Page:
|Catalog No.||6378||Similar Items|
|Brief Description||A testimony and letter about Birzai||Similar Items|
|Registry No.||20777ר"מ||Similar Items|
|Donor||Eilati Shalom||Similar Items|
|File name||עדות ומכתב על בירז'||Similar Items|
|Collection||Kaplan Israel||Similar Items|
|Period||During World War II||Similar Items|
|Period||After World War II||Similar Items|
|Author||רפייקו אריה||Similar Items|
|Author||פונר רחל||Similar Items|
|Date of event||01/06/1955||Similar Items|
|databank||Collections Section||Similar Items|
From the Israel Kaplan collection:
1) Arie Rapeikas: his testimony about Birzai, Lithuania. Testimony taken on June 1, 1955. Two pages, Hebrew, in Kaplan’s handwriting.*
2) A partial copy of a letter sent by Rachel Poner in Vilnius (Vilna) to his sister Frida Levin in Israel, in 1957. One page, Yiddish, in Kaplan’s handwriting.
* See Collections file No. 6445 in the GFH Archives for the testimony of his brother, Abram Rapeikas, as a “questionnaire for fighters in the forests and army.”
1) Rapeikas was deported from the Kaunas (Kovno) ghetto to the Kedainiai camp. On May 12, 1944, he escaped with a group of 12 men and women to the Kedainiai Woods, where they hed until the area was liberated by the Russians. After the war he visited Birzai and heard about what happened to the Jews of the city. He also heard about this from Lithuanians he met in Kovno.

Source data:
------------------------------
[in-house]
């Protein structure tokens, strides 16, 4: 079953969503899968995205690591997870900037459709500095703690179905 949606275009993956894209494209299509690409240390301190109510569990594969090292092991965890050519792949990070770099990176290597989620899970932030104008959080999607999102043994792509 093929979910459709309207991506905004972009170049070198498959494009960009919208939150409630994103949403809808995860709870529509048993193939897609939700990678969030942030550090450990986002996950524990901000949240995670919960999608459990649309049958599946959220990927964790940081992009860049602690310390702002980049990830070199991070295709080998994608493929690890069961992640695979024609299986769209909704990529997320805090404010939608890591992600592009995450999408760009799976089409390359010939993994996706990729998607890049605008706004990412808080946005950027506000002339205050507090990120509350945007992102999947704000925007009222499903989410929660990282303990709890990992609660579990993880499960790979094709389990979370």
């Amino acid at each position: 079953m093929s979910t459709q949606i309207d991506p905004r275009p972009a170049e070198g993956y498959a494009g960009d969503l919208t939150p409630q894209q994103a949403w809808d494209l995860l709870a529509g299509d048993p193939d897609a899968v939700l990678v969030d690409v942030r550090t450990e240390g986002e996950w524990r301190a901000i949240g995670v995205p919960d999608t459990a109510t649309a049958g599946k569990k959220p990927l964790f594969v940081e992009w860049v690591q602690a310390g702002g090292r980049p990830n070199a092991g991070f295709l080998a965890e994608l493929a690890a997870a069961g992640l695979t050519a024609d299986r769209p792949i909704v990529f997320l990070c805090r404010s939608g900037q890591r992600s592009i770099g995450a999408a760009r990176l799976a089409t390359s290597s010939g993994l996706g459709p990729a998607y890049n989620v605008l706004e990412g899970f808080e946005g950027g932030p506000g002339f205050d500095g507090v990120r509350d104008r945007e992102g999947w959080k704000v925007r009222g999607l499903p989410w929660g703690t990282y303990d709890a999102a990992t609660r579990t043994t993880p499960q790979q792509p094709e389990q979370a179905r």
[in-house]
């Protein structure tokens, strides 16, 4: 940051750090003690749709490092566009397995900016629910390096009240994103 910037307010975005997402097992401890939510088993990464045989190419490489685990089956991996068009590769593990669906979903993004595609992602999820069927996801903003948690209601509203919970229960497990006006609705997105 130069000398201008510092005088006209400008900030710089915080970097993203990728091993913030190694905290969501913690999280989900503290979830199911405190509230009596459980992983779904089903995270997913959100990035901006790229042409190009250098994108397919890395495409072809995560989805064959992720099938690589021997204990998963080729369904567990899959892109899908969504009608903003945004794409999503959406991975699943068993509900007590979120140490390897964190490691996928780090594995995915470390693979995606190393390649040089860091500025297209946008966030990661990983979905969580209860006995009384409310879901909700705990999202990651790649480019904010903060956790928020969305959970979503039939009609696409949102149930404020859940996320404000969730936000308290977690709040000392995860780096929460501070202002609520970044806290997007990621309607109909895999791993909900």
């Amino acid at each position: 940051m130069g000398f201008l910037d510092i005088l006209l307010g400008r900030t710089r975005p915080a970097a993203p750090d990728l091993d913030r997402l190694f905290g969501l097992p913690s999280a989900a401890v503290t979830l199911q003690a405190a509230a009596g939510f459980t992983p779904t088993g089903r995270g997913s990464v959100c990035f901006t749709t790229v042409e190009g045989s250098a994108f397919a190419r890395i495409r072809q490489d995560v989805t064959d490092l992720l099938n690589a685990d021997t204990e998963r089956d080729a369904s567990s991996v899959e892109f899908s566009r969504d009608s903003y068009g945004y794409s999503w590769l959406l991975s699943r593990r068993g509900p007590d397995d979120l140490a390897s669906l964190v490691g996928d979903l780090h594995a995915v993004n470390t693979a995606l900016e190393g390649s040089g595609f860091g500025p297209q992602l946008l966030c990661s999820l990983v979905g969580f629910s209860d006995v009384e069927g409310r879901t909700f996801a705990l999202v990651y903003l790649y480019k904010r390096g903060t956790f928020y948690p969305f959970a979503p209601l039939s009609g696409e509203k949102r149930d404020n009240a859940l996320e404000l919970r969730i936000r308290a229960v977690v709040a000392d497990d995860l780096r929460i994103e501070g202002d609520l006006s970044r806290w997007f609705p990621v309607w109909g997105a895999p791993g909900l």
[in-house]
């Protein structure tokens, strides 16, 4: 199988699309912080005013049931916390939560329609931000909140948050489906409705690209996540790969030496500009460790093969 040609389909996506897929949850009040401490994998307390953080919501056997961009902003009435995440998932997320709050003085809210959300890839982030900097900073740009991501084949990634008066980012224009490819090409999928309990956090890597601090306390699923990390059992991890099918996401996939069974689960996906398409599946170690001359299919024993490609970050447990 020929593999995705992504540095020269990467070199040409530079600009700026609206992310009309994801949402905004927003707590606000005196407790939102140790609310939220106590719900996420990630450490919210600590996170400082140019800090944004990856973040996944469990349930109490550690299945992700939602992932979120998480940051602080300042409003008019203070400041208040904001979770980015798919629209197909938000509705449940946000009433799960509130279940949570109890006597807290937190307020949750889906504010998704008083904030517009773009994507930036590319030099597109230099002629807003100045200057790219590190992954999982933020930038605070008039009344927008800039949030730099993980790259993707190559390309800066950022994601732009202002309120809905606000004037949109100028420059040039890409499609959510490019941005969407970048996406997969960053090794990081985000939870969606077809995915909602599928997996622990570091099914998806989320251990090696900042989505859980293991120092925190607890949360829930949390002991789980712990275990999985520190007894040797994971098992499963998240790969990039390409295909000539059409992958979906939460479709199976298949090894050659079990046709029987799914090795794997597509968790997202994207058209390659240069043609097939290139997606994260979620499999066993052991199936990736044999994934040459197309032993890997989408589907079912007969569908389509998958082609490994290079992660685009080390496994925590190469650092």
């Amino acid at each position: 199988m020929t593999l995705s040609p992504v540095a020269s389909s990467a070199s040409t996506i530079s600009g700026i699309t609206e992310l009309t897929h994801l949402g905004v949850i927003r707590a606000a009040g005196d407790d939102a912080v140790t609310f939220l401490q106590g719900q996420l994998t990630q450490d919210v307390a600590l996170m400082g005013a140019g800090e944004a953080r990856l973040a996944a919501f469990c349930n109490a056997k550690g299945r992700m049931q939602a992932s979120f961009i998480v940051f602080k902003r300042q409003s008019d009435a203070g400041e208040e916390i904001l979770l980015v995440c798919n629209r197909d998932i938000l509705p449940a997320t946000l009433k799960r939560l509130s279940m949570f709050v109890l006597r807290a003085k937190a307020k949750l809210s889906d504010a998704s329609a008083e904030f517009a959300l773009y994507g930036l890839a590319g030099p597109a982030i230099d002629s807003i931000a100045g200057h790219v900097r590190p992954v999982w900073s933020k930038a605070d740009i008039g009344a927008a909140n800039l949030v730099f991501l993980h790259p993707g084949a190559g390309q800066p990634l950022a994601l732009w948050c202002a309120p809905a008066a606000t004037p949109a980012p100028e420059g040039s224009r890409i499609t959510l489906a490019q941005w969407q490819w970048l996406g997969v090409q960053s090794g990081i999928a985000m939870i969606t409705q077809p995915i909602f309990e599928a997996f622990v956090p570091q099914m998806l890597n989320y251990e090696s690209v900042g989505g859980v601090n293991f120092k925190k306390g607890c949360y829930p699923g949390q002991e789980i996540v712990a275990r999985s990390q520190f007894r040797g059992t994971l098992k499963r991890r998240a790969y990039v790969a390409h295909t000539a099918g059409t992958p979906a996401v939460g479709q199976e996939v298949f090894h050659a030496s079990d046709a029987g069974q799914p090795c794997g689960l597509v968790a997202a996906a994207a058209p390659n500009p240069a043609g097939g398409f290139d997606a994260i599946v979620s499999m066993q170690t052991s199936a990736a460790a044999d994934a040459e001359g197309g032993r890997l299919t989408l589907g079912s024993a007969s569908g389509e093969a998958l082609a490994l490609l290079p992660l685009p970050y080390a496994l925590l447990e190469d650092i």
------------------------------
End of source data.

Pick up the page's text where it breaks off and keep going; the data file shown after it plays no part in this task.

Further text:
Rabbi Bernstein was taken to the Jewish cemetery and shot. The town’s elderly Kosher slaughterer, Evin, was tied to the tail of a horse and driven through the streets until dead.
About a month after the Germans’ invasion of the city, the Jews were herded into a ghetto on Vilna Street. Several days later they were taken (first the men, then the women) to the Astrava Forest where they were shot. The majority of the murderers were Lithuanians. When the Russians liberated the city, most of its houses went up in flames.
In Birzai, Rapeikas met only one Jew, a man from elsewhere who had married the daughter of Peisachovicz from Birzai. During the war he fled Birzai and was hidden by gentiles.
2) Poner writes to her sister about her postwar visit to Birzai. Most of the houses were burned down and ruined. Only three or four Jewish families were living in Birzai. As she was visiting alone, she was worried about going the distance to the mass grave in Astrava. She visited the home of Sara Peisachovicz’s brother - in - law, identified three photos of the family home in an album, and received them from him. Close